Organizational excellence – Importance of refactoring

January 31, 2011 at 10:51 pm | Posted in Blogroll, Organizational Excellence, Software Engineering | Leave a comment

In software development, refactoring is an important practice to keep the code clean. Some of the aspects of refactoring are applicable to organizations in general and can be useful to get some pointers leading to excellence.

Wikipedia defines code refactoring as “the process of changing a computer program’s source code without modifying its external functional behavior in order to improve some of the nonfunctional attributes of the software. Advantages include improved code readability and reduced complexity to improve the maintainability of the source code, as well as a more expressive internal architecture or object model to improve extensibility.”

The need for refactoring arises because everything about a given functionality is not known to begin with. We know something and we start to code to provide the functionality. As we know more, we keep adding to or changing the existing code. Over a period of time, it starts becoming bloated and complex, disorganized and hard to understand. In refactoring we remove unnecessary or duplicate parts, better organize in different methods and provide meaningful comments. Care is taken to make sure that every increment produces a stable code without compromising or risking the existing functionality.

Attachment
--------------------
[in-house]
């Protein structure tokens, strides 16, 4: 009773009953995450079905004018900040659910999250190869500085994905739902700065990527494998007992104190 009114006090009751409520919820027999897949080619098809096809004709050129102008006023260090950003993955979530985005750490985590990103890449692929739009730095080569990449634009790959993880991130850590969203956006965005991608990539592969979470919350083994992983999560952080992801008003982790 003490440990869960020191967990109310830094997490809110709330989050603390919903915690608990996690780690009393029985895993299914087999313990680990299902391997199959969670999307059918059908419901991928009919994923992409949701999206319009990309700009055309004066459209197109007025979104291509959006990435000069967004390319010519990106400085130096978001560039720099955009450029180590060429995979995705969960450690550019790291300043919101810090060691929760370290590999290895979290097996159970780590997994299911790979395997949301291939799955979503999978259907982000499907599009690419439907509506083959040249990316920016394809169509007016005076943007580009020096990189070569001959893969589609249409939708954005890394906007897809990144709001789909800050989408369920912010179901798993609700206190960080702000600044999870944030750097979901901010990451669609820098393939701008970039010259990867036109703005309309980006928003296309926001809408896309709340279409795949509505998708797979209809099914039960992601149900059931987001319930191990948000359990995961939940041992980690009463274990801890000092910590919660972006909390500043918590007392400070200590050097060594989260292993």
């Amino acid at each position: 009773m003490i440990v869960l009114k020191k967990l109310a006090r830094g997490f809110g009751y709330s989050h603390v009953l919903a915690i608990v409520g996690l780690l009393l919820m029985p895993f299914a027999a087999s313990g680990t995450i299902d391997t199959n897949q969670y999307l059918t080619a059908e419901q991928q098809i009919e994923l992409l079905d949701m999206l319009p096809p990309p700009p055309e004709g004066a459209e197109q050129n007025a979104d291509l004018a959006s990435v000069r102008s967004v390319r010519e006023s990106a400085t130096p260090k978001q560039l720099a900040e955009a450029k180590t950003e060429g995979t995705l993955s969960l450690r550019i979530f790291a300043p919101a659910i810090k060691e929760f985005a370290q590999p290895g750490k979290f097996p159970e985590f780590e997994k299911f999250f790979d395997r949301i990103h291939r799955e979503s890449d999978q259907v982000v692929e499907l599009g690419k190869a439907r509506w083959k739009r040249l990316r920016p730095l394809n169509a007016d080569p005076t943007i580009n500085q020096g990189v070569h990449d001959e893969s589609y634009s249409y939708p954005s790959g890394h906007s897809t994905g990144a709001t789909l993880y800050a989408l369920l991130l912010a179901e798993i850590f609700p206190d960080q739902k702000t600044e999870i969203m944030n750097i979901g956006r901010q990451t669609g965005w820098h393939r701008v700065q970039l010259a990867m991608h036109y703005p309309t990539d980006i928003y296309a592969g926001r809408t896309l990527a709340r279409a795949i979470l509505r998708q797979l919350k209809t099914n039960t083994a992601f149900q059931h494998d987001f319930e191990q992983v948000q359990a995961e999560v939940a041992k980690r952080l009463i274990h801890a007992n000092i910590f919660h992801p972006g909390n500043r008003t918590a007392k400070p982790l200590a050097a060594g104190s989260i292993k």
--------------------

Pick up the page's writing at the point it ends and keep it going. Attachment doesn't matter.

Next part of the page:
We come across similar situation in organizations as well. As per the need, we start defining policies & procedures. In addition, written or unwritten practices that work get established. Over a period of time, we come across different scenarios as well as exceptional conditions. As a result, the policies procedures and practices start becoming complex unwieldy and difficult to understand. A time comes when it makes sense to spend time looking at them and trying to simplify and better organize them. If this is done on a regular basis, it keeps them in good shape and easy to use and the efforts required are well worth it.

Such a culture of periodic refactoring has an added benefit. We don’t have to make everything perfect and comprehensive in the first attempt. We can start simple, covering only those aspects that we are sure of. As time goes by, we keep adding and changing. From time to time, we refactor and reorganize. This helps to keep the organizational structures healthy.

Organizations are made up of people. If the individuals keep refactoring themselves from time to time, it helps make the organization excellent. Each of us is guided and in effect controlled by our own assumptions, beliefs and the value system. As long as we don’t review and clean them up from time to time, it leads to our moving in same grooves. Stephen Batchelor in his book “Buddhism without beliefs” has nicely captured this when he says that whatever has happened in the past could not have been any different. However, when we clean up the junk from our assumptions beliefs and values, we can respond appropriately to the external stimuli.

Whatever is true for each person is also true for interactions between different individuals. They also tend to follow repetitive patterns. Refactoring helps. Thus the refactoring within an organization at the level of system structures, individuals and their interactions helps a lot in leading it to excellence.

I would really appreciate any thoughts / experiences from you that either support or challenge what is said above.

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